Like other industries, many law firms in Florida have digitized their records. Digital records are faster, easier and often more comprehensive. However, when firms do not take good care of their data security, clients could be at risk of the exposure of highly personal information in case of a hack or a breach. Lawyers have significant ethical obligations to protect the confidentiality of their clients, and data breaches could pose a serious risk to clients’ well-being. Not only may clients’ embarrassing or personal information be revealed, but sensitive business documents about mergers, finances and other records could have a long-lasting financial impact on affected clients in case of a breach.
By their very nature, law firms have access to large amounts of sensitive data. Clients provide their attorneys with detailed information in the confidential context of legal representation whether they are discussing the personal background of a divorce or negotiating an upcoming merger or acquisition. As a result, hackers and other bad actors know that law firms could be a valuable target for a successful breach. Some law firms do not keep up with their data security; small firms may not invest much into their cybersecurity budget or develop a plan of action to respond to a breach.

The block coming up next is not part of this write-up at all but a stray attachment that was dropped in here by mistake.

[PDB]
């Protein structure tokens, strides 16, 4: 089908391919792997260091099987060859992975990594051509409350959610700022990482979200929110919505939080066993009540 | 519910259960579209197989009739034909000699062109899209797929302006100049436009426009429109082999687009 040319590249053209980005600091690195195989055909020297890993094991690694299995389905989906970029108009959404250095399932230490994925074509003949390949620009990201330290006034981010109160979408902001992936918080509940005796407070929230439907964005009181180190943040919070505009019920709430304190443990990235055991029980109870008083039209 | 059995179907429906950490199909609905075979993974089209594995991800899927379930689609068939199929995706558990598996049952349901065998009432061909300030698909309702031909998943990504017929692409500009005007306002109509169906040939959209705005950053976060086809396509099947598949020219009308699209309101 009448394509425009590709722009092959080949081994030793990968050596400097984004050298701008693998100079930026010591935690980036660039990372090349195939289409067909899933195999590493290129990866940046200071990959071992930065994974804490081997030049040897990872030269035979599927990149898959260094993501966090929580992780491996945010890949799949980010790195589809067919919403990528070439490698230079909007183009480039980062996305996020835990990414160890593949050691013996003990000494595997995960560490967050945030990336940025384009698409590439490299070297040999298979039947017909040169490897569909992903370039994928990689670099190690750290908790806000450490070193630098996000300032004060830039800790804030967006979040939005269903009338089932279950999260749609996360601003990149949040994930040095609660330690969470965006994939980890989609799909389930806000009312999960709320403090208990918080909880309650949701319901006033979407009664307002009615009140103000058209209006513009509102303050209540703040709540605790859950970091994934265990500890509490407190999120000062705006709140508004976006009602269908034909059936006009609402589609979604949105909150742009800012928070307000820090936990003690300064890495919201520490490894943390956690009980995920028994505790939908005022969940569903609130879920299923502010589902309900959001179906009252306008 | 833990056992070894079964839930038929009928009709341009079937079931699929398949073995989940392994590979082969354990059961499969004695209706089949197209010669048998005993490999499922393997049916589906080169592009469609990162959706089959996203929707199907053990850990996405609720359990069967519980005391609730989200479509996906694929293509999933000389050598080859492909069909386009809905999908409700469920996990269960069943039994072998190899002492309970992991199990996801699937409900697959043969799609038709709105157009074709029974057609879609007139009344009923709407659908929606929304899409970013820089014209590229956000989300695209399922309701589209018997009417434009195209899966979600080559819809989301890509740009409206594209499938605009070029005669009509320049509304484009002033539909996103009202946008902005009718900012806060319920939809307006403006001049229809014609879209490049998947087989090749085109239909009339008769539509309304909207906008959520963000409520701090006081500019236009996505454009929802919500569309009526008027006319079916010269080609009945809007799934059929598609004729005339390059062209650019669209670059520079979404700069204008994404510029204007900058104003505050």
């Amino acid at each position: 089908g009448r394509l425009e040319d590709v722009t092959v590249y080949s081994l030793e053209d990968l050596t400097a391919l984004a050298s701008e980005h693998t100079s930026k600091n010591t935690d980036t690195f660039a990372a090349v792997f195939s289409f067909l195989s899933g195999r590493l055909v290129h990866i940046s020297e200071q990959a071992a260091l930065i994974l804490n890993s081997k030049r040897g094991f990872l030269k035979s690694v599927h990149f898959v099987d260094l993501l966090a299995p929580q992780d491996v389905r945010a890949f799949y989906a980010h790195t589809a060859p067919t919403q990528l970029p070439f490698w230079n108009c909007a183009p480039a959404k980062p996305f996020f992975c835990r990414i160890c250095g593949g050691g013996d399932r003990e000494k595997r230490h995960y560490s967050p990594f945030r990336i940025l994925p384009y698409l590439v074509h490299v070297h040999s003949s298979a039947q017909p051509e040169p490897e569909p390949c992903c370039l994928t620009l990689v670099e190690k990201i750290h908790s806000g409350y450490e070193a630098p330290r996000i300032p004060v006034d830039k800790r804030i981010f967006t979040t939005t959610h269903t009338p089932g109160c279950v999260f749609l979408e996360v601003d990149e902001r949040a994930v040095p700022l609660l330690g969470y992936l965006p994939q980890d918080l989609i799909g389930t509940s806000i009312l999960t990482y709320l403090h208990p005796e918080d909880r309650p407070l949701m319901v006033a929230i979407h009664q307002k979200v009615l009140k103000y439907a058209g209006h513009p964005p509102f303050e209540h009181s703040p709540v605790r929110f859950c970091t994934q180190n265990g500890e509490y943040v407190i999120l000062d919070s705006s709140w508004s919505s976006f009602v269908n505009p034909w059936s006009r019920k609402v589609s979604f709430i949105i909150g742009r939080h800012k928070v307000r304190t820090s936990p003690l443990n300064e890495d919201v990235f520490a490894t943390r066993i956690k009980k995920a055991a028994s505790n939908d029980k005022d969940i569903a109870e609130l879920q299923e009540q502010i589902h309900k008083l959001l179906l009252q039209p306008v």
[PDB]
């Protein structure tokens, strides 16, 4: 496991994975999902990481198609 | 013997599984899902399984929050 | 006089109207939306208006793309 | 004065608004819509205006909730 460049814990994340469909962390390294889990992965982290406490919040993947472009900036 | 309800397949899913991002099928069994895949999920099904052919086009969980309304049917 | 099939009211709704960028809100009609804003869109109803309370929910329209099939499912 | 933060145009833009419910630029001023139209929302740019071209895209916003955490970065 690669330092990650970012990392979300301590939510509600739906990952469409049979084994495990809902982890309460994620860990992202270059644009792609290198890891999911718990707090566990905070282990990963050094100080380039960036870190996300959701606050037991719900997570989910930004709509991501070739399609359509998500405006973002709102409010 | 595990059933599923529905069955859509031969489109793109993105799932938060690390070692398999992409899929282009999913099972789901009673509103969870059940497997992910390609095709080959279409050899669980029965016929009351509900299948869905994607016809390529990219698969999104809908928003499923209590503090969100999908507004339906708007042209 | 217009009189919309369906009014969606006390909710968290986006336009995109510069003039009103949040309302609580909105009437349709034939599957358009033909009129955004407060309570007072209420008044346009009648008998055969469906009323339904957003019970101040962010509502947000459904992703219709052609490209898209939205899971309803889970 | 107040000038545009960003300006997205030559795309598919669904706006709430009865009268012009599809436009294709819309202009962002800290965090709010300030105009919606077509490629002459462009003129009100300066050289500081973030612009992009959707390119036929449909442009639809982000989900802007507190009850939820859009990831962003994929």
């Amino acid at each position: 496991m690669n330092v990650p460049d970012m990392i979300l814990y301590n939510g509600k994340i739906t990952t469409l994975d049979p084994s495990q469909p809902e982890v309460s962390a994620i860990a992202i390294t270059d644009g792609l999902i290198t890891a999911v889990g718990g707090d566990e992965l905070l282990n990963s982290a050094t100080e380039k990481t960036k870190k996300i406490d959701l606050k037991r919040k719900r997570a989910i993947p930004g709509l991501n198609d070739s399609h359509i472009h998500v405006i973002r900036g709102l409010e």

As a result, clients can face serious problems. They may be victims of identity theft or fraud, or long-awaited business deals may fall apart. Adversaries may gain access to information that substantially harms a client’s position in a negotiation.
When a client faces losses as a result of a data breach, they may have a claim against the law firm involved, particularly if the lawyers failed to maintain reasonable data security or act quickly after a breach. Clients affected by a data breach may consult with a legal malpractice attorney about the potential to seek compensation.